Wednesday, August 30, 2023

The Place of and Importance of Gear

I was tinkering over the weekend with an old project of mine. It's an equipment list, things that either I've pulled from published CT stuff, or seen in other games, or invented on my own. 

I realized that most everything there could be useful, if (and only if) the PCs were in a specific situation and needed one of my widgets. 

The Equipment List in TTB is frankly sparse. Yet much of Traveller adventuring does not require much gear apart from weapons and armor. 

Until you start exploring. 

In the session a few weeks ago, the PCs were exploring a closed-down facility on an asteroid, at the request of a patron. I described the facility to the players, mentioning that the power was off, and had been for a decade, and the asteroid was tiny, so the interior was effectively at 0.0G. This detail, it seems, went over their heads, as no one brought anything along to help mitigate the zero-G experience. Also missing from the shopping list were light sources, and any medical kits or expertise. At least they had a PC with Jack-of-all-Trades. 

All that was left of the cargo bay was containers and scrap

They discovered upon arrival that the facility had no stairs. When in use, it had lift shafts to move people between the five levels. When the power was turned off, the lifts locked in place. One of them was at the top/entrance level, so that shaft was totally unusable. The other lift was at the bottom floor, so that shaft was a five-story drop. Even in near-zero-G, velocity builds up so there was no guarantee of a safe landing, making the jump down (and don't forget the absence of a medical kit) a dangerous option. This was important, as the Patron had informed them that the power plant was on the bottom level. If they could get to it and re-start it, then the lifts would work.

What resulted was a lot of improvisation and a fair bit of luck. As in: Chucking a mattress down the lift shaft and Geronimo-ing after it. That could have ended badly, but didn't. The players discussed afterwards how they could have packed to be better prepared. And in the end, it's player skill that enables the correct packing list for the job. Lesson learned.

For a different perspective:

I will remind them about the gear lists in the next session.

Photo credit: Pixabay

Saturday, August 26, 2023

What Are the Assumptions of Traveller?

Bradford C Walker has written some interesting things about the point or goal of RPGs, hearkening back to the roots in wargames. He asked in one post, in relation to games, one of which was Traveller: “Make obvious what is hidden. Make explicit what is implicit.”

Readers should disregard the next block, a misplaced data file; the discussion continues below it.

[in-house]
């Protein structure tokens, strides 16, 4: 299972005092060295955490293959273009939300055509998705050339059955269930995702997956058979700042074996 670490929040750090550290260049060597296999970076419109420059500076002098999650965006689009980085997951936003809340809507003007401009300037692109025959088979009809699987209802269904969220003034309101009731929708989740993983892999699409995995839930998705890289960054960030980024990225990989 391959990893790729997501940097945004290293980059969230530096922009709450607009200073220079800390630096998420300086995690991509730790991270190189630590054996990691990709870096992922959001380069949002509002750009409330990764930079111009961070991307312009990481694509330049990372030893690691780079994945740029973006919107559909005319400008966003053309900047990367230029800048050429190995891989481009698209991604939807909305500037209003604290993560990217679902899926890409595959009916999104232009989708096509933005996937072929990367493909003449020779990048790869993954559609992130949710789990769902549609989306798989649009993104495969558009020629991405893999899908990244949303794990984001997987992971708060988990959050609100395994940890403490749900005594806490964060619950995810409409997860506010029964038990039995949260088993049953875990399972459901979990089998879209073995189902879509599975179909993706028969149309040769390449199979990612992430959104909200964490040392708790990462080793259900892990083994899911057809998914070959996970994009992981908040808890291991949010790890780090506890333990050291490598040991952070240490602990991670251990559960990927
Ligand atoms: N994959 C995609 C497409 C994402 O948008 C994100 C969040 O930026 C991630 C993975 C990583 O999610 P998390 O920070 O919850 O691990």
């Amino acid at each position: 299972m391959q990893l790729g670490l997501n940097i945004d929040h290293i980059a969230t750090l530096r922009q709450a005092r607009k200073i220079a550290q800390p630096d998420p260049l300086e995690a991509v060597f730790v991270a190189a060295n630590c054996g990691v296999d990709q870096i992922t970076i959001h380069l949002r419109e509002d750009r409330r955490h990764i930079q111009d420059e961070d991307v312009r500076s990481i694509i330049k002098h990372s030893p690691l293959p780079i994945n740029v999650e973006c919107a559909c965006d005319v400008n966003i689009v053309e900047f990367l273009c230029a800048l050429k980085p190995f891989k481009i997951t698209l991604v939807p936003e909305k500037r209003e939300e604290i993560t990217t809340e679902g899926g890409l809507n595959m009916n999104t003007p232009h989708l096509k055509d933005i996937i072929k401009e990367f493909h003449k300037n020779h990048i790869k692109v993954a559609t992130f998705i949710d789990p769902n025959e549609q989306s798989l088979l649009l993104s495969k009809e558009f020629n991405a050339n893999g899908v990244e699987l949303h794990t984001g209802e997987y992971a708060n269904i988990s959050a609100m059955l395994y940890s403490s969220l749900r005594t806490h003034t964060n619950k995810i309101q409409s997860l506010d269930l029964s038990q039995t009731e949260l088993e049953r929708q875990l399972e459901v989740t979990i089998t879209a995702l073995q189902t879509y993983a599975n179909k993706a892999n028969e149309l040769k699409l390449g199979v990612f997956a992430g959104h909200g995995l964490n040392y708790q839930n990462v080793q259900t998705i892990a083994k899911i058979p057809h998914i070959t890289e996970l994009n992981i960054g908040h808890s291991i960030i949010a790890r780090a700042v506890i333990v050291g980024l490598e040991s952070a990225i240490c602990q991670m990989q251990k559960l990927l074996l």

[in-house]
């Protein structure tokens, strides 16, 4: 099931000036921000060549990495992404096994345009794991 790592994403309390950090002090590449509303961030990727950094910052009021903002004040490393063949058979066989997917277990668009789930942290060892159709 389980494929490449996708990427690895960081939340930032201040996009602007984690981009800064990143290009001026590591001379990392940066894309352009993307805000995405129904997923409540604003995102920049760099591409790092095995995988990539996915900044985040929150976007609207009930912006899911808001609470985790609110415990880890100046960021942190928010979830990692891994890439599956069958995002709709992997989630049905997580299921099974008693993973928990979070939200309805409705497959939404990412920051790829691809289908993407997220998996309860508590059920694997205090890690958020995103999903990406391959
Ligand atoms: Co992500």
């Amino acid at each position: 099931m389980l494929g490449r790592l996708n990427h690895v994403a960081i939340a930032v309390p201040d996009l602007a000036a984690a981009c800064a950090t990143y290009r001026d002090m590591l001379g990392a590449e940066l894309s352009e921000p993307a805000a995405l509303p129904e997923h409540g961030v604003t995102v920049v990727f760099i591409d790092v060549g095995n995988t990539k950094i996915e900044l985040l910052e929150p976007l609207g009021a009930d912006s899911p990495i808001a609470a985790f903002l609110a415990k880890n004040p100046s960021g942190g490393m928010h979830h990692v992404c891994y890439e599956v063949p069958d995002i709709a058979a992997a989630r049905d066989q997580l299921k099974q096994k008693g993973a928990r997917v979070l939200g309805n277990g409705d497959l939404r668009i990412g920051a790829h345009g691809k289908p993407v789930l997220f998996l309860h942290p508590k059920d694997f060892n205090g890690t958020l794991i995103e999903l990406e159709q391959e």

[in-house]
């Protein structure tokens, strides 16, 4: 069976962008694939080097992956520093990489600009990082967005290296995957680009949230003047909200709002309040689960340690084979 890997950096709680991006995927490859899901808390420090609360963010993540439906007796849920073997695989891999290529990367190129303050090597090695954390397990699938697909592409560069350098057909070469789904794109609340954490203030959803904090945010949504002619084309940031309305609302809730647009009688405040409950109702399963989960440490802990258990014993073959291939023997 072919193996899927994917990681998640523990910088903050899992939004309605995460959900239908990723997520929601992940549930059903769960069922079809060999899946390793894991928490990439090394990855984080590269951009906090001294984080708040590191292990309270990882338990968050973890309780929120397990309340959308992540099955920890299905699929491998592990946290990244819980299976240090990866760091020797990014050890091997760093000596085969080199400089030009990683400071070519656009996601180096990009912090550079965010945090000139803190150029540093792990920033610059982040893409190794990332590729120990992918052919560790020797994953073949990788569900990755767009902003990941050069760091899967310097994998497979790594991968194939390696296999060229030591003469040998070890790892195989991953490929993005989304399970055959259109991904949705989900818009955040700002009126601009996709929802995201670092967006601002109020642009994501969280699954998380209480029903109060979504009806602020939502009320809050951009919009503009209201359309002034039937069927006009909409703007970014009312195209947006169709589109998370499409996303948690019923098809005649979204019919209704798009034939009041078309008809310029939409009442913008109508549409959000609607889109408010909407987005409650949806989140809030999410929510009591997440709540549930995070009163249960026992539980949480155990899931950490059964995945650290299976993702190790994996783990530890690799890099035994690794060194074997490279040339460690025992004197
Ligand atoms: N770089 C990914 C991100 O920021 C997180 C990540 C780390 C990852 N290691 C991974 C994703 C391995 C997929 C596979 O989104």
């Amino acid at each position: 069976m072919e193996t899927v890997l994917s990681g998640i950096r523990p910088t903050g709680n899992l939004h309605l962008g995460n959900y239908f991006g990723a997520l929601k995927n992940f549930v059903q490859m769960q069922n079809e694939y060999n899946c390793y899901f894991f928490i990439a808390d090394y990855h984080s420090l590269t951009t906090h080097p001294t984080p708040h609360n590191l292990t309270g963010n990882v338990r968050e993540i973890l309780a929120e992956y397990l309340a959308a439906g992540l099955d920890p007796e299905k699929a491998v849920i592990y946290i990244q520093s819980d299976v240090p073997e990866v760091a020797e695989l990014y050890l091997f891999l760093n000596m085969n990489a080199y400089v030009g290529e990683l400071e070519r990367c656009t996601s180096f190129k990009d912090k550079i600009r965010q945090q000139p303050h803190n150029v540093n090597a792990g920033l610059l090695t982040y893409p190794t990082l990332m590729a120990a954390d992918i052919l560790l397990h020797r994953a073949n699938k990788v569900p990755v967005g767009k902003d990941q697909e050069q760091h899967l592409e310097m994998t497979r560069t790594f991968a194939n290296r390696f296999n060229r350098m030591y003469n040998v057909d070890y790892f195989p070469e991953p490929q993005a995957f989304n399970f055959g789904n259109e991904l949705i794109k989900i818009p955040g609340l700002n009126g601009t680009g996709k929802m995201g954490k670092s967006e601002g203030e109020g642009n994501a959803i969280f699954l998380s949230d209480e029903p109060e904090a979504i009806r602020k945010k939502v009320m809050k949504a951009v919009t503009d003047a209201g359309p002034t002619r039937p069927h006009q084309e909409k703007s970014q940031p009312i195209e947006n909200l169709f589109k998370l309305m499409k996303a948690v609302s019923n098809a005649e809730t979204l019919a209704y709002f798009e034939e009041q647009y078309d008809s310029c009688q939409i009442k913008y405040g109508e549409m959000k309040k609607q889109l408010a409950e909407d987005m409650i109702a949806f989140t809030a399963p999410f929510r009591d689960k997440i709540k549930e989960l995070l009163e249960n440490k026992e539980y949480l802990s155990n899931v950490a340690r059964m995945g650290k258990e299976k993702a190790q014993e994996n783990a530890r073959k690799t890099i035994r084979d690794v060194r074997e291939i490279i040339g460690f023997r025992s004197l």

Okay, challenge accepted.

Some of what follows is quotes from The Traveller Book. TTB has the most extensive Introduction section of the three rules editions of CT. (TTB, LBBs 1-3, and Starter Traveller) Much of it is my read & interpretation of what I’ve found there.

Some say the one core assumption of Traveller is that communication moves at the speed of travel. The implications of that I touched on in this post.

An implicit assumption of Traveller is that the players are familiar with space adventure literature. There are references to different adventure novels throughout the rulebooks, and the Official 3I setting. 

Encounters are central to Traveller. In space, you have starship encounters. On uninhabited worlds there are animals and events to encounter. On inhabited worlds, there are legal, random and patron encounters. These are tools for the Referee to provide challenge and opportunity for the players. 

“The use of non-player characters is one of the most important things for a Referee to learn.” (TTB, p.13) "A large part of a Referee's job is the administration of encounters." (TTB, p.11) 

There are four types of NPCs. Spear carriers, informants, patrons, and trouble-makers. All can help or hinder the Travellers in their adventures. 

PCs also encounter Information. The Referee should keep information in four categories. One, what the PCs know because they exist in the world (common knowledge). Two what will cost the PCs little to learn. Three, what will cost them much to learn, and four, that which they cannot learn by themselves. 

Marc Miller (the author) states that conventional means like thrift and hard work do not work in Traveller. Bold, daring plans do, or might, work.

Friday, August 4, 2023

Actual Play report - Random Encounter

 Best thing to come out of the game today:

The PCs have a license for salvaging on a restricted planet. The Navy uses the world for exercises, and there’s a lot of military material laying about. Vehicles, munitions and other recoverable goods dot the surface.

During their explorations, I rolled for a Random Encounter, and got a Religious Group. Okay, why not? I never said the PCs were the only ones on the planet.  The group was travelling in ground vehicles, marked with the symbol of their religion.

I asked the player with the highest Education to tell us who this group was.

Everyone else jumped in with their ideas, so in the end what we got was:

 The Adepts of the Machine

This fringe cult group’s beliefs focus on the spiritual dimension of starships. Ships must be built by hand, with proper ceremonies, to avoid offending the space gods. Ships assembled at shipyards by unbelievers do harm to the fabric of space, and the gods punish the spacers by causing misjumps and drive failures.  Also, the Whisperers are the servants of the space gods, haunting the unbelievers.  

The Adepts build spacecraft by hand; they were on the salvage planet looking for materials with which to build, or like the PCs, good they can sell to buy components.

The PCs decided to not interact with the Adepts, and flew on.

This game is so much fun.

Image Credit: Pixabay